That then lead to me trying to imagine a possible scenario where something like this could occur, to try and understand what was happening, why it would happen. Now, there’s always going to be nuance and variability within any story, you can’t possibly explore every element, particularly of such a terrible crime, as it’s beyond the realm of most people’s understanding. But what could lead to that thing occurring?
A simple newspaper headline is never the story, and the only way make sense of anything, even something you might find horrific, is to contemplate it. For me, writing is thinking, clarifying my thoughts, trying to understand more of the world and the people within it.
For my second novel, One, I wanted to explore the extremes people go to when they’re in love, the fact that some people will destroy their own lives, will risk everything for even the basic acknowledgment of another.
In another, in progress, story, I’m looking at the illusion of control, how things can change in a moment, and how your past defines your future more than you think.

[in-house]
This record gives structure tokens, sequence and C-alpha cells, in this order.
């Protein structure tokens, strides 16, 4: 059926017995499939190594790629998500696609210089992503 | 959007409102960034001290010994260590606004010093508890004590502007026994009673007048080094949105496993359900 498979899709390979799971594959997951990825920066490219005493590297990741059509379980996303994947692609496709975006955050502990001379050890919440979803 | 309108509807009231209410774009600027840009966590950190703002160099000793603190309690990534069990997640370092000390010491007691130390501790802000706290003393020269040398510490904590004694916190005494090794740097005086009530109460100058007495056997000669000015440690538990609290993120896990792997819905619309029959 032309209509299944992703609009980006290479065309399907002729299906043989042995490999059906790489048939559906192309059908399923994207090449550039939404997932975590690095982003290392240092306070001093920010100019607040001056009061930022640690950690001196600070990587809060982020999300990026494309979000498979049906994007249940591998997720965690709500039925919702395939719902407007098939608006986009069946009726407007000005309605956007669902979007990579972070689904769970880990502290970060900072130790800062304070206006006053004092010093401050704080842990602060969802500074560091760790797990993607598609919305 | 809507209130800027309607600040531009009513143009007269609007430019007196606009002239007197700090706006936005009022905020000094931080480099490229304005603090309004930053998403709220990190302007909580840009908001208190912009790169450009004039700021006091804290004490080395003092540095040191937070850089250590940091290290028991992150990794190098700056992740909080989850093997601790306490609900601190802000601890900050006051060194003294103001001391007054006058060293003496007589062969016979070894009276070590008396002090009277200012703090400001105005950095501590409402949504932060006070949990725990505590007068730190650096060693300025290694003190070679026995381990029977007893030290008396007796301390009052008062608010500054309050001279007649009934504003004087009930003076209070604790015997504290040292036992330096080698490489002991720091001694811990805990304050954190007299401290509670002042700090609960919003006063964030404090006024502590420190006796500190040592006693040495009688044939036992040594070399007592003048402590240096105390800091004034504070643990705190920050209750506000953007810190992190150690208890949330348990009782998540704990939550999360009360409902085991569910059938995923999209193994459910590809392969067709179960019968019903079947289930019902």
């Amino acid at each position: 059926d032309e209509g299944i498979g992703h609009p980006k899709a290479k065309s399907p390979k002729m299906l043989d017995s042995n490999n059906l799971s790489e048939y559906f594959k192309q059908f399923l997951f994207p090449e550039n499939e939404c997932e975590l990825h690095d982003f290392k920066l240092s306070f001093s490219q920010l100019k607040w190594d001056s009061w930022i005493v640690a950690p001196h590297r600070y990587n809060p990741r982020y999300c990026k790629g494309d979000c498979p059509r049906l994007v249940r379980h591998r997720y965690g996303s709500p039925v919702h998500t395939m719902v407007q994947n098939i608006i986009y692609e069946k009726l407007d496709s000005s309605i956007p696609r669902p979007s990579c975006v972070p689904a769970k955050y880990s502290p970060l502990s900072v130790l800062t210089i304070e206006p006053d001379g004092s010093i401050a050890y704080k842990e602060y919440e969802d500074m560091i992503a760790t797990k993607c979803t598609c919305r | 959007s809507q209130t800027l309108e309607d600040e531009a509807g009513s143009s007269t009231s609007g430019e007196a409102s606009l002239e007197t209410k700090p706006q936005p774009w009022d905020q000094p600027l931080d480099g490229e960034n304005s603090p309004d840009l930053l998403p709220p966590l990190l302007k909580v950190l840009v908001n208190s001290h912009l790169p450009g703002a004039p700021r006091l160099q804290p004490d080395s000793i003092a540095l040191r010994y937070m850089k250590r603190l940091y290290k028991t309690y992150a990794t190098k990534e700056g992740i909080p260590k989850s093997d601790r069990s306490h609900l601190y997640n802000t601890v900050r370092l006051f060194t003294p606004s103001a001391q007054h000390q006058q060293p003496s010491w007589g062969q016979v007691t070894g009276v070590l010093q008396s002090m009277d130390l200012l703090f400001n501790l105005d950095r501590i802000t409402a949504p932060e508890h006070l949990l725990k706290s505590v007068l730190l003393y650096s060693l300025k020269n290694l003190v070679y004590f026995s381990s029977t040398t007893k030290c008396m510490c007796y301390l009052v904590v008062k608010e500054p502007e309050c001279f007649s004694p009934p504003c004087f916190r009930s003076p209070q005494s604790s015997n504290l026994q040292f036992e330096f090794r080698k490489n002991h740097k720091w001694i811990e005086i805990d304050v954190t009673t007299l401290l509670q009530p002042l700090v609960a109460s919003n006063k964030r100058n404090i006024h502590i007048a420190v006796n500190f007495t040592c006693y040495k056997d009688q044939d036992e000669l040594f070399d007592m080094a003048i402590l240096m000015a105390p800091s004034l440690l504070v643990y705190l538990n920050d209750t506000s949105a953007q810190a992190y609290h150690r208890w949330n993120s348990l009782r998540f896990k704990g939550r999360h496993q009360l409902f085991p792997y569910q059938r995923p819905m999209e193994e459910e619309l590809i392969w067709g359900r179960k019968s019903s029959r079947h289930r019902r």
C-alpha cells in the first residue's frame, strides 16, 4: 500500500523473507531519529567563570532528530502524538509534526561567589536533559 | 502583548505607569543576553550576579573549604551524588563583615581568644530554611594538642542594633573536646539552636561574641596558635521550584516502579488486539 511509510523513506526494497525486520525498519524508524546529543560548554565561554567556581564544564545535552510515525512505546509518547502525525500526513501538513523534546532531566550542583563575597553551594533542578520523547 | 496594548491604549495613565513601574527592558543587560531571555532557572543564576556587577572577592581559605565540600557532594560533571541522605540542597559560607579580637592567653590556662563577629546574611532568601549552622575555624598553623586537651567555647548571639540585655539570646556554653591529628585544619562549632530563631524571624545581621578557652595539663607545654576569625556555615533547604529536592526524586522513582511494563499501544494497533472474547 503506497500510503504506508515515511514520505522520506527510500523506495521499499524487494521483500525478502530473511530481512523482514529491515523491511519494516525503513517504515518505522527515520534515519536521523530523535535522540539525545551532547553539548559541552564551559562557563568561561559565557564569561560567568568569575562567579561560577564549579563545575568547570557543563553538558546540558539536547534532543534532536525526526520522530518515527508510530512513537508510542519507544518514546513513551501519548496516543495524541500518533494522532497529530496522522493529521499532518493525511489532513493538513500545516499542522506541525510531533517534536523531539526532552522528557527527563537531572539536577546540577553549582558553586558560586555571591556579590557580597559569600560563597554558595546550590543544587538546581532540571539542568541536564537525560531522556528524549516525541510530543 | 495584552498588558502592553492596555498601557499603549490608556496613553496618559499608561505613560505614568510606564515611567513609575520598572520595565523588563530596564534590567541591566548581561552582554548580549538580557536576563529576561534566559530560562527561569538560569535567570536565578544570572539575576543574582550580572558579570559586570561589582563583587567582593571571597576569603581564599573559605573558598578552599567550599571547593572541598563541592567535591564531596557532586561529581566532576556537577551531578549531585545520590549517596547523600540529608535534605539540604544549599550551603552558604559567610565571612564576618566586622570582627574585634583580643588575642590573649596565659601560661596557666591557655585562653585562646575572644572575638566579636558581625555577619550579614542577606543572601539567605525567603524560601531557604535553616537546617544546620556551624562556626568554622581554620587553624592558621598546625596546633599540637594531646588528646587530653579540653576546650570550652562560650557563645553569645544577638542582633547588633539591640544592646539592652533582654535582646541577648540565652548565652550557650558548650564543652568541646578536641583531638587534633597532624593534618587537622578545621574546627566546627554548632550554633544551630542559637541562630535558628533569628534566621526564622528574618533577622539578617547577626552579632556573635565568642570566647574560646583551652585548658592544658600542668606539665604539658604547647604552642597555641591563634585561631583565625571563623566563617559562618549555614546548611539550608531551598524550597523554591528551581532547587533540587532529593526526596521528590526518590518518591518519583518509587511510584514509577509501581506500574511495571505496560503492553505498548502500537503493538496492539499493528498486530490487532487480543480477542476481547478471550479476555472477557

For me, it’s important to have these defining purpose objectives to keep my story on track. While you might want to explore certain developments or character shifts, it’s also important to remember what it is you’re trying to achieve, when you’re trying to say, and what you want to leave your reader with. Story is still absolutely crucial – you’re not going to be able to deliver any message without a compelling narrative – as is the writing itself, ensuring each sentence works within itself, and maintains the flow of the character voice, or voices.